with, of course, full co-operation and exchange of information with other
interested bodies.

I discussed this matter fully with Doctor Solandt, Chairman
of Defence Research Board, on November 20th and placed before him as much
information as I have been able to gather to date. Doctor Solandt agreed
that work on geo-magnetic energy should go forward as rapidly as possible
and offered full co-operation of his Board in providing laboratory
facilities, acquisition of necessary items of equipment, and specialized
personnel for incidental work in the project. I indicated to Doctor
Solandt that we would prefer to keep the project within the Department of
Transport for the time being until we have obtained sufficient information to permit a complete assessment of the value of the work.

It is therefore recommended that a PROJECT be set up within
the frame work of this Section to study this problem and that the work be
carried on a part time basis until such time as sufficient tangible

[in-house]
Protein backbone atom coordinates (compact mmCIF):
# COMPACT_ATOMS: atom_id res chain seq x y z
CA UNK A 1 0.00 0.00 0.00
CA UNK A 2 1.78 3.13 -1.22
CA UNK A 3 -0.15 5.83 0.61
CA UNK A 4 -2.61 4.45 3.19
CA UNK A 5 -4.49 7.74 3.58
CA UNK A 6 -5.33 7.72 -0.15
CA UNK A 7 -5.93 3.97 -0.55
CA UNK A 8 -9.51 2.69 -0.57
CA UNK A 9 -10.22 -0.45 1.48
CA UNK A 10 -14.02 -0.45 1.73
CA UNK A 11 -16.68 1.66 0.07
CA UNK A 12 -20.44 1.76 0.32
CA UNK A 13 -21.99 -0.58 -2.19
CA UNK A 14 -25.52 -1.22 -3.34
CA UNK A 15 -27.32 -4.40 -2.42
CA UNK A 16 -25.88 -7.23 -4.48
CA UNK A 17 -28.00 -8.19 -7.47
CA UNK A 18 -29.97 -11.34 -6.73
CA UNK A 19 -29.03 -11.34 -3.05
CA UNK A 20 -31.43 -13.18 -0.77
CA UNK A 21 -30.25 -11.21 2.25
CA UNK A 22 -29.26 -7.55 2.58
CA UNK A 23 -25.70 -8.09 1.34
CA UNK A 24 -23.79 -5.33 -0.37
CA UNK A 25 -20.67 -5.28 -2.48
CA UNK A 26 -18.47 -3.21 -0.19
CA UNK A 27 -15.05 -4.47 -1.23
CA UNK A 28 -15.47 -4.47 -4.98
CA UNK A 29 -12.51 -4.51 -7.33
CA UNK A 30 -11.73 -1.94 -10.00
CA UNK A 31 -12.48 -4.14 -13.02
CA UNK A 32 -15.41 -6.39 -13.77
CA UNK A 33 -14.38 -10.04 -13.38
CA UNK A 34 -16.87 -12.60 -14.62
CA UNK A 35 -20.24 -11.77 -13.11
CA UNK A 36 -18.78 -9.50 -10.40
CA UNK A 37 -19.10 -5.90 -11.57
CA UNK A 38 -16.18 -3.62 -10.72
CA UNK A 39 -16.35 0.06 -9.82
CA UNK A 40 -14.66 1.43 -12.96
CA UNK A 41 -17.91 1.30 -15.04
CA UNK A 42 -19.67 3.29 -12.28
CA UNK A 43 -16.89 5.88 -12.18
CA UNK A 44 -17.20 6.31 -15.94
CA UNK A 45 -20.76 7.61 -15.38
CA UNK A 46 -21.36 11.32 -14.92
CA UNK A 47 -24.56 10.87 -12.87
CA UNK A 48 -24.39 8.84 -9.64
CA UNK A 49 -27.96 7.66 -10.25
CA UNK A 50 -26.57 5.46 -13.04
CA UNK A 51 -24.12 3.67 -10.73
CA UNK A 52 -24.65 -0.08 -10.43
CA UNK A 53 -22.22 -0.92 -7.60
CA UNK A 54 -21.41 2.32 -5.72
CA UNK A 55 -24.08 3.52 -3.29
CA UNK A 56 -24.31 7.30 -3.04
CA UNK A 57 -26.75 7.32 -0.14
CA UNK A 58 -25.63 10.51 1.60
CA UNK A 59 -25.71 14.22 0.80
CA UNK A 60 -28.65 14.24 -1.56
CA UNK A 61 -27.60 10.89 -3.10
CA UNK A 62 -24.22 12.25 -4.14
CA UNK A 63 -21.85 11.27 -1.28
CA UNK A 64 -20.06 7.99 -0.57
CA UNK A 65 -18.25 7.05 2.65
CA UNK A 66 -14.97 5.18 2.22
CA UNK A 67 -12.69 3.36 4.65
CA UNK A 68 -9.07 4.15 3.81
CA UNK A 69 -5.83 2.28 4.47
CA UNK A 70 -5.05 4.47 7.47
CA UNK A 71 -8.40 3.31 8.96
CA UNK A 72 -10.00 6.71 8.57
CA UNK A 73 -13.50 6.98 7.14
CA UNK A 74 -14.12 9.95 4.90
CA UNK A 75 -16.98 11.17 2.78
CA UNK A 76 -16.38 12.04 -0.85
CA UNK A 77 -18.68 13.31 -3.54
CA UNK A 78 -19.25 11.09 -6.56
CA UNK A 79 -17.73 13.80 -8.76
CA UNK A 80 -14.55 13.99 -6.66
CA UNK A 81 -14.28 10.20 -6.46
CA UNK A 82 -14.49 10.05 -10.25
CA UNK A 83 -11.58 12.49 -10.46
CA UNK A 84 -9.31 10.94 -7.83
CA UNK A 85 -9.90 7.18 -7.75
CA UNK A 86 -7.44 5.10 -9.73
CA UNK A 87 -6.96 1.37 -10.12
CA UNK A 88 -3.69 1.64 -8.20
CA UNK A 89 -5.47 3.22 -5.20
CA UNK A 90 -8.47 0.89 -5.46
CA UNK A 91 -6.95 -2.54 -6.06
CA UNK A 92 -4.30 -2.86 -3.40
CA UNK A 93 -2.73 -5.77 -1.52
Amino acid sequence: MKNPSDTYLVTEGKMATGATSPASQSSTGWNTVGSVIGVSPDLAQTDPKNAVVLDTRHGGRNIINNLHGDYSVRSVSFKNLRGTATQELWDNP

results can be seen to warrant more definitive action. Cost of the
program in its initial stages are expected to be less than a few hundred
dollars and can be carried by our Radio Standards Lab appropriation.

Attached hereto is a draft of terms of reference for such a
project which, if authorized, will enable us to proceed with this research work within our own organization.

Goal of project

The ultimate goal of the project was to apply any findings on the subject of geomagnetism to the possibility of exploiting Earth’s magnetic field as a source of propulsion for vehicles. Smith and his colleagues in government believed that UFOs, if real, might hold the key to this new source of power. A small-scale undertaking, the project used DOT facilities, with some assistance from personnel at the Defence Research Board (DRB) and the National Research Council. In June 1952 Smith issued a preliminary report arguing that UFOs likely came from intelligent, extraterrestrial sources and almost certainly manipulated magnetism for flight. A 1953 report reiterated these conclusions. Also in April 1952 the Canadian government established Project Second Storey, a parallel UFO research project, with Smith also involved. It consisted of a group of scientists and military officers who met periodically to consider the UFO question and to recommend government action. Smith reported to Second Storey on some of Project Magnet’s findings and conclusions